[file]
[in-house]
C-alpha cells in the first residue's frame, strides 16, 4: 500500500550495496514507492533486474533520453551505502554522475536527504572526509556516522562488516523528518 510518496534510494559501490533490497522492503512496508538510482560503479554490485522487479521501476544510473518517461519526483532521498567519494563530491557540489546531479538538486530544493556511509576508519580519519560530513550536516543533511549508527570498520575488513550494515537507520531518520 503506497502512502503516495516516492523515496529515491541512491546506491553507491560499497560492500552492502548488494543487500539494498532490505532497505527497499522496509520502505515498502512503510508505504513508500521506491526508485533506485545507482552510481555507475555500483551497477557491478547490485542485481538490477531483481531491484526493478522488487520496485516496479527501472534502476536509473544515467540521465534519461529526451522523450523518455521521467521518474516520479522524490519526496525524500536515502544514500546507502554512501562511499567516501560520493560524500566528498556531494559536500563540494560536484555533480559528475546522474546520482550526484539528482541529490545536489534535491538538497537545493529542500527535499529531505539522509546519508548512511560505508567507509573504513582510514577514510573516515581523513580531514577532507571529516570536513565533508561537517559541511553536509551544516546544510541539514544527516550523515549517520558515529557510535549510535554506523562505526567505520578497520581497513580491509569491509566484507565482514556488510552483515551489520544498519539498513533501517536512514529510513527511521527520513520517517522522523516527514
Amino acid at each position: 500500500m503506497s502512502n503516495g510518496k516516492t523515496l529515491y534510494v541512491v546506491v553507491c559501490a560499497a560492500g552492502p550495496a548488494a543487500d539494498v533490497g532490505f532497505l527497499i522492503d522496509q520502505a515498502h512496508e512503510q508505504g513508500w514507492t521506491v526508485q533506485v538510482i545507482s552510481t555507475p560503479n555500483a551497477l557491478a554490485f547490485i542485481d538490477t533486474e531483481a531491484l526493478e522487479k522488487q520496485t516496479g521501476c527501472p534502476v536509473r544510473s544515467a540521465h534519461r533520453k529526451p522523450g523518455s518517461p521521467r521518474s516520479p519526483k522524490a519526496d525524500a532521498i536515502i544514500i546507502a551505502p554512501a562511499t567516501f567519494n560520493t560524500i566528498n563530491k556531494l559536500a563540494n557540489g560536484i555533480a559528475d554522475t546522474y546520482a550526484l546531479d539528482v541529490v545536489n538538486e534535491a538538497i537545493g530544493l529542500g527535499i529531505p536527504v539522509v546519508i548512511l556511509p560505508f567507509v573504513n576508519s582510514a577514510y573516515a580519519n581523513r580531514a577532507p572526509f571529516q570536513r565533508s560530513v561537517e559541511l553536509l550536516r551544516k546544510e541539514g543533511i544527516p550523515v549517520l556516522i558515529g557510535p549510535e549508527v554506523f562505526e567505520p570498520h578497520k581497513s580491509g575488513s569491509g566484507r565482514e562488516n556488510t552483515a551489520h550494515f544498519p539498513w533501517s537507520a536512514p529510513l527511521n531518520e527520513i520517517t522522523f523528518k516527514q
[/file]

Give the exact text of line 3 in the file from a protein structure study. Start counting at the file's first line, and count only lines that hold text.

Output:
Amino acid at each position: 500500500m503506497s502512502n503516495g510518496k516516492t523515496l529515491y534510494v541512491v546506491v553507491c559501490a560499497a560492500g552492502p550495496a548488494a543487500d539494498v533490497g532490505f532497505l527497499i522492503d522496509q520502505a515498502h512496508e512503510q508505504g513508500w514507492t521506491v526508485q533506485v538510482i545507482s552510481t555507475p560503479n555500483a551497477l557491478a554490485f547490485i542485481d538490477t533486474e531483481a531491484l526493478e522487479k522488487q520496485t516496479g521501476c527501472p534502476v536509473r544510473s544515467a540521465h534519461r533520453k529526451p522523450g523518455s518517461p521521467r521518474s516520479p519526483k522524490a519526496d525524500a532521498i536515502i544514500i546507502a551505502p554512501a562511499t567516501f567519494n560520493t560524500i566528498n563530491k556531494l559536500a563540494n557540489g560536484i555533480a559528475d554522475t546522474y546520482a550526484l546531479d539528482v541529490v545536489n538538486e534535491a538538497i537545493g530544493l529542500g527535499i529531505p536527504v539522509v546519508i548512511l556511509p560505508f567507509v573504513n576508519s582510514a577514510y573516515a580519519n581523513r580531514a577532507p572526509f571529516q570536513r565533508s560530513v561537517e559541511l553536509l550536516r551544516k546544510e541539514g543533511i544527516p550523515v549517520l556516522i558515529g557510535p549510535e549508527v554506523f562505526e567505520p570498520h578497520k581497513s580491509g575488513s569491509g566484507r565482514e562488516n556488510t552483515a551489520h550494515f544498519p539498513w533501517s537507520a536512514p529510513l527511521n531518520e527520513i520517517t522522523f523528518k516527514q